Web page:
Numerous teams were believed to have some interest in Rizzo – including the Rays, who’ve needed a young first baseman for quite some time – before San Diego agreed to deal him to the Cubs this past week. Rizzo, along with right-hander Zach Cates, will go to Chicago in exchange for Cashner (I told you we’d get back to him) and outfielder Kyung-Min Na. Both Cates and Na are non-prospects.

With Chicago, Rizzo instantly becomes the organization’s heir apparent at first base as they begin what appears to be a massive rebuilding phase. However, most accounts have him starting the 2012 season in Triple-A to gain some additional seasoning while the organization sees exactly what Bryan LaHair can offer with the bulk of the Major League at bats.

Cashner, however, has a live arm and a great deal of potential he has not yet lived up to. The 6’6” right-hander is a former 1st Round pick in 2008 (quite a few 1st Round picks being discussed throughout these deals, huh?). Cashner has 65.0 career innings in the Majors in 60 appearances, totaling a 2-6 record, 4.29 ERA, 8.0 K/9, and 4.7 BB/9.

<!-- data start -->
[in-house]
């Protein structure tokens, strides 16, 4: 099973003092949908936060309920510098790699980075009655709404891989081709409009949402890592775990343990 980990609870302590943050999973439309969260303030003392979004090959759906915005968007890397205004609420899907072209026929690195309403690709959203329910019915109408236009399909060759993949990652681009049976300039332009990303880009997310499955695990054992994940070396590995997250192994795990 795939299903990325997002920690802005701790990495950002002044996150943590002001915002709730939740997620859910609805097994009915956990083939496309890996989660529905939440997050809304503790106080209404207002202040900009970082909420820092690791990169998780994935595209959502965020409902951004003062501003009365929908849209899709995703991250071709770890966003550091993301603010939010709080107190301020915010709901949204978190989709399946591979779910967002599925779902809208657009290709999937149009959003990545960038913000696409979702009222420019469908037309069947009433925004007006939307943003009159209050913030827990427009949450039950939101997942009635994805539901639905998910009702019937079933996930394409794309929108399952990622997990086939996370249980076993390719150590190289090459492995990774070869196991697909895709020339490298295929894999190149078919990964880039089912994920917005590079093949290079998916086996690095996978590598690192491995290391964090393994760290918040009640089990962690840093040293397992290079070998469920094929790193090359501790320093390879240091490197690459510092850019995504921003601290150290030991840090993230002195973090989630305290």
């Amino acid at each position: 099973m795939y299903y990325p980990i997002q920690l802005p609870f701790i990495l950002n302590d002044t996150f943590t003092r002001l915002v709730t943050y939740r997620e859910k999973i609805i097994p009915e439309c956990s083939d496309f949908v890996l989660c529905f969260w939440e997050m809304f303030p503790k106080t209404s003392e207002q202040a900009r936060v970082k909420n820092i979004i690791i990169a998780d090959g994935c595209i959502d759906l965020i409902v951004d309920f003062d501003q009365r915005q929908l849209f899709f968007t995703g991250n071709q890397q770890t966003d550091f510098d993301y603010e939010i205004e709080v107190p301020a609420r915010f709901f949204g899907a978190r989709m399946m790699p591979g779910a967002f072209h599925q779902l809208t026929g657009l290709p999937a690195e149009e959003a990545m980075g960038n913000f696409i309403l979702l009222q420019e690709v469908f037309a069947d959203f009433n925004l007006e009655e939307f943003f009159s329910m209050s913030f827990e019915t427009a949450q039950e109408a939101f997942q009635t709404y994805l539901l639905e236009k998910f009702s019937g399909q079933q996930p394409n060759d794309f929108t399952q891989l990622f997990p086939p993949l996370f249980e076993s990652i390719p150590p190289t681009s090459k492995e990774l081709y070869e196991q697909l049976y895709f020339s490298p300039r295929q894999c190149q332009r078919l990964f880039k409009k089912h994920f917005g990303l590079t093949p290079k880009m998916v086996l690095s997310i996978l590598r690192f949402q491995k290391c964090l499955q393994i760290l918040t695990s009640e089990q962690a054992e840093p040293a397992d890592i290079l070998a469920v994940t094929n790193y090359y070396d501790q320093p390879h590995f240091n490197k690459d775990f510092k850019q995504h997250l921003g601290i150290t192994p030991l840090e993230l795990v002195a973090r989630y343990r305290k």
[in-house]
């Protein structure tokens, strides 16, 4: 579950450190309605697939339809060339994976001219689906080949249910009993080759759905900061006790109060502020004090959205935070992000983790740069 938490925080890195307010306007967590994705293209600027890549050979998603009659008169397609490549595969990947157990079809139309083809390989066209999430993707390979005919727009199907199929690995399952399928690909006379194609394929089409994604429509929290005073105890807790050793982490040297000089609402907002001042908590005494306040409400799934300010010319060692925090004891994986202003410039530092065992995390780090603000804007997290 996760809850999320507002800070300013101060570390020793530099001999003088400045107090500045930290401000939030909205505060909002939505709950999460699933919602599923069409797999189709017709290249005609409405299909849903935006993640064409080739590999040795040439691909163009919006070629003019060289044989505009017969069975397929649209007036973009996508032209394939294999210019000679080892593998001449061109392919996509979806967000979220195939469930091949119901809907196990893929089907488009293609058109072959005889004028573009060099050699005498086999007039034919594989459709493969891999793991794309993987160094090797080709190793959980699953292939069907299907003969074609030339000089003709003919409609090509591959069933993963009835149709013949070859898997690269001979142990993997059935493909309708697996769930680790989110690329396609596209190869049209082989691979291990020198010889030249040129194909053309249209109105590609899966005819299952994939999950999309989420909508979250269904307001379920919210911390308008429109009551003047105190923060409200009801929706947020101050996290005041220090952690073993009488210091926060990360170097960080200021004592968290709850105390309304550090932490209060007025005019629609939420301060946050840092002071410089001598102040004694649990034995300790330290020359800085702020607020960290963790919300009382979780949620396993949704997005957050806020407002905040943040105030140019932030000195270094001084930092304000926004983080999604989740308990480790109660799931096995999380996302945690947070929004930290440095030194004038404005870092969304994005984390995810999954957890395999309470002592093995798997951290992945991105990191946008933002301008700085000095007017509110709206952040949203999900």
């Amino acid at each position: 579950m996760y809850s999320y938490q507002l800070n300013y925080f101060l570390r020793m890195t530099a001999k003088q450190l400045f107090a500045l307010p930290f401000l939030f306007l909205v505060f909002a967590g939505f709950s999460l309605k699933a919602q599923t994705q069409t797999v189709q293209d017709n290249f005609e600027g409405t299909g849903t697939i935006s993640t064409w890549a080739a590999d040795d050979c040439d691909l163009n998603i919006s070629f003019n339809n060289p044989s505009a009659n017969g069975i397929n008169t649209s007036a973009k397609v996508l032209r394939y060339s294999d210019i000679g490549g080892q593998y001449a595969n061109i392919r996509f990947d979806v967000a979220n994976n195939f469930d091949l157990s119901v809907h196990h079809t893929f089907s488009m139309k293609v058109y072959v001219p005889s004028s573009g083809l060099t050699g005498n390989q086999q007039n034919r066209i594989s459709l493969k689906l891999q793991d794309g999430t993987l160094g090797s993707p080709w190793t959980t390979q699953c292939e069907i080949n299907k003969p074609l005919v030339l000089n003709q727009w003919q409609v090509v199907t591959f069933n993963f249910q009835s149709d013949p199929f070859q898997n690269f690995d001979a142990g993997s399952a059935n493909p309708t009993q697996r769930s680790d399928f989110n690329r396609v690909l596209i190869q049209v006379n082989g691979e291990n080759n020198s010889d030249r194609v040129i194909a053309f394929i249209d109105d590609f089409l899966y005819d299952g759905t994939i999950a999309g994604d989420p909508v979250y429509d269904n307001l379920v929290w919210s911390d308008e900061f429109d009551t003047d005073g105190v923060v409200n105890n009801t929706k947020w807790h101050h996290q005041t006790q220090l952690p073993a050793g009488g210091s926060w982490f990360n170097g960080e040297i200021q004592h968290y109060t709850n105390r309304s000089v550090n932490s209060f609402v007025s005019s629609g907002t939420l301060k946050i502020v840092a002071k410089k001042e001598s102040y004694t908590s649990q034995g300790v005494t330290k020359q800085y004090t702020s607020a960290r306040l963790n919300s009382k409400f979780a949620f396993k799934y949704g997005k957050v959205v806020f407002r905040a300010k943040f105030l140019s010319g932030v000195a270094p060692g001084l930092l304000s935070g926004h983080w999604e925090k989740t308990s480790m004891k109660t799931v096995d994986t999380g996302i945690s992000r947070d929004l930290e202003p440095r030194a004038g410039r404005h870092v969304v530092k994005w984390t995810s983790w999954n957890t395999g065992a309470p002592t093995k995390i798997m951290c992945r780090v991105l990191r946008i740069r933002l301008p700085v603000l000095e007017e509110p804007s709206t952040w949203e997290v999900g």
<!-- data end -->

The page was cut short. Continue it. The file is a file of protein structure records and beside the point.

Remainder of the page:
Most of his minor league career was actually spent in the rotation, where his production has been solid, though not spectacular. He shown solid strikeout to walk tendencies, but failed to truly demonstrate an ability to pitch deep into games. The Cubs eventually moved him to the bullpen when they first called him up in 2010 and he seems destined to remain there. San Diego is expected to use him out of the bullpen in 2012. Cashner is the type of pitcher the Padres could develop into a solid piece and the organization does have a strong track record over the past few seasons.

OK, so where do the Padres stand after all of this? And more importantly, what’s it mean?

Gone are Latos, Schmidt, LeBlanc, Castro, Hernandez, Rizzo, and Cates.

Replacing them we have Street, Volquez, Grandal, Alonso, Boxberger, Cashner, Quentin, Baker, and Na.